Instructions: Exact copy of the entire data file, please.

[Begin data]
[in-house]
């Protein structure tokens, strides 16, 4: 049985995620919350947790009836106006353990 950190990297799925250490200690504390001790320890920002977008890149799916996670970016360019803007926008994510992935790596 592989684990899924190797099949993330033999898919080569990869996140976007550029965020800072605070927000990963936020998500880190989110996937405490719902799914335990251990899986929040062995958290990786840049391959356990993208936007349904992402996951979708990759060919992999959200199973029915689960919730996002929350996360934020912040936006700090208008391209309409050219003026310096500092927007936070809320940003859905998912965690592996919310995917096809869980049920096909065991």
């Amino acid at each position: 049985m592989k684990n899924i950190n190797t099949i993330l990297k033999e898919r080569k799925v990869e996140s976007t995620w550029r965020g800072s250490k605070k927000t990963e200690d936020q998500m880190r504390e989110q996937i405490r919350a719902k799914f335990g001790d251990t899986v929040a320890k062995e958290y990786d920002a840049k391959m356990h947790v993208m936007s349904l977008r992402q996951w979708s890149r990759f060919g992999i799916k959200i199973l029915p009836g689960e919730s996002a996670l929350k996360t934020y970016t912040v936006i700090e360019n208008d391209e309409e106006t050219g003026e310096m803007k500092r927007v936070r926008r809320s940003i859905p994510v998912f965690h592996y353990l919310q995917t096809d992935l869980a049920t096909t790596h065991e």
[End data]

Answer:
[in-house]
């Protein structure tokens, strides 16, 4: 049985995620919350947790009836106006353990 950190990297799925250490200690504390001790320890920002977008890149799916996670970016360019803007926008994510992935790596 592989684990899924190797099949993330033999898919080569990869996140976007550029965020800072605070927000990963936020998500880190989110996937405490719902799914335990251990899986929040062995958290990786840049391959356990993208936007349904992402996951979708990759060919992999959200199973029915689960919730996002929350996360934020912040936006700090208008391209309409050219003026310096500092927007936070809320940003859905998912965690592996919310995917096809869980049920096909065991």
């Amino acid at each position: 049985m592989k684990n899924i950190n190797t099949i993330l990297k033999e898919r080569k799925v990869e996140s976007t995620w550029r965020g800072s250490k605070k927000t990963e200690d936020q998500m880190r504390e989110q996937i405490r919350a719902k799914f335990g001790d251990t899986v929040a320890k062995e958290y990786d920002a840049k391959m356990h947790v993208m936007s349904l977008r992402q996951w979708s890149r990759f060919g992999i799916k959200i199973l029915p009836g689960e919730s996002a996670l929350k996360t934020y970016t912040v936006i700090e360019n208008d391209e309409e106006t050219g003026e310096m803007k500092r927007v936070r926008r809320s940003i859905p994510v998912f965690h592996y353990l919310q995917t096809d992935l869980a049920t096909t790596h065991e």